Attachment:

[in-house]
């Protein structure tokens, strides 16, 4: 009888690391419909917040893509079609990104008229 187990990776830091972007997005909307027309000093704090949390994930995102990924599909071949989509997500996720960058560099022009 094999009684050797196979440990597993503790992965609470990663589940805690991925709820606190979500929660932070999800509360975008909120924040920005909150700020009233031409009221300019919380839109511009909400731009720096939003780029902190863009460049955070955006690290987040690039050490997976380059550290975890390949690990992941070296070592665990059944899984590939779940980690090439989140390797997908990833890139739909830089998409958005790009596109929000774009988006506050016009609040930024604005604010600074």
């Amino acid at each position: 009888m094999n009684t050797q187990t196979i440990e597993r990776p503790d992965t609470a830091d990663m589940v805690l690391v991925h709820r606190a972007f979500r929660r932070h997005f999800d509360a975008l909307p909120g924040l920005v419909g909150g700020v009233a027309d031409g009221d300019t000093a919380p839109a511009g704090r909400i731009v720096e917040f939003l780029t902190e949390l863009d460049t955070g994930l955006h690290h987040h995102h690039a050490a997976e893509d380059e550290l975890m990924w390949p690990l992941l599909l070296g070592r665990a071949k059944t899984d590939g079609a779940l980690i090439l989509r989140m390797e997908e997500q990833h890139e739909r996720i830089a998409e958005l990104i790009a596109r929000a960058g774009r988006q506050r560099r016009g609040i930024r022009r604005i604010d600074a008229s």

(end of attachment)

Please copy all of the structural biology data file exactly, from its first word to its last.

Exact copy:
[in-house]
């Protein structure tokens, strides 16, 4: 009888690391419909917040893509079609990104008229 187990990776830091972007997005909307027309000093704090949390994930995102990924599909071949989509997500996720960058560099022009 094999009684050797196979440990597993503790992965609470990663589940805690991925709820606190979500929660932070999800509360975008909120924040920005909150700020009233031409009221300019919380839109511009909400731009720096939003780029902190863009460049955070955006690290987040690039050490997976380059550290975890390949690990992941070296070592665990059944899984590939779940980690090439989140390797997908990833890139739909830089998409958005790009596109929000774009988006506050016009609040930024604005604010600074």
């Amino acid at each position: 009888m094999n009684t050797q187990t196979i440990e597993r990776p503790d992965t609470a830091d990663m589940v805690l690391v991925h709820r606190a972007f979500r929660r932070h997005f999800d509360a975008l909307p909120g924040l920005v419909g909150g700020v009233a027309d031409g009221d300019t000093a919380p839109a511009g704090r909400i731009v720096e917040f939003l780029t902190e949390l863009d460049t955070g994930l955006h690290h987040h995102h690039a050490a997976e893509d380059e550290l975890m990924w390949p690990l992941l599909l070296g070592r665990a071949k059944t899984d590939g079609a779940l980690i090439l989509r989140m390797e997908e997500q990833h890139e739909r996720i830089a998409e958005l990104i790009a596109r929000a960058g774009r988006q506050r560099r016009g609040i930024r022009r604005i604010d600074a008229s």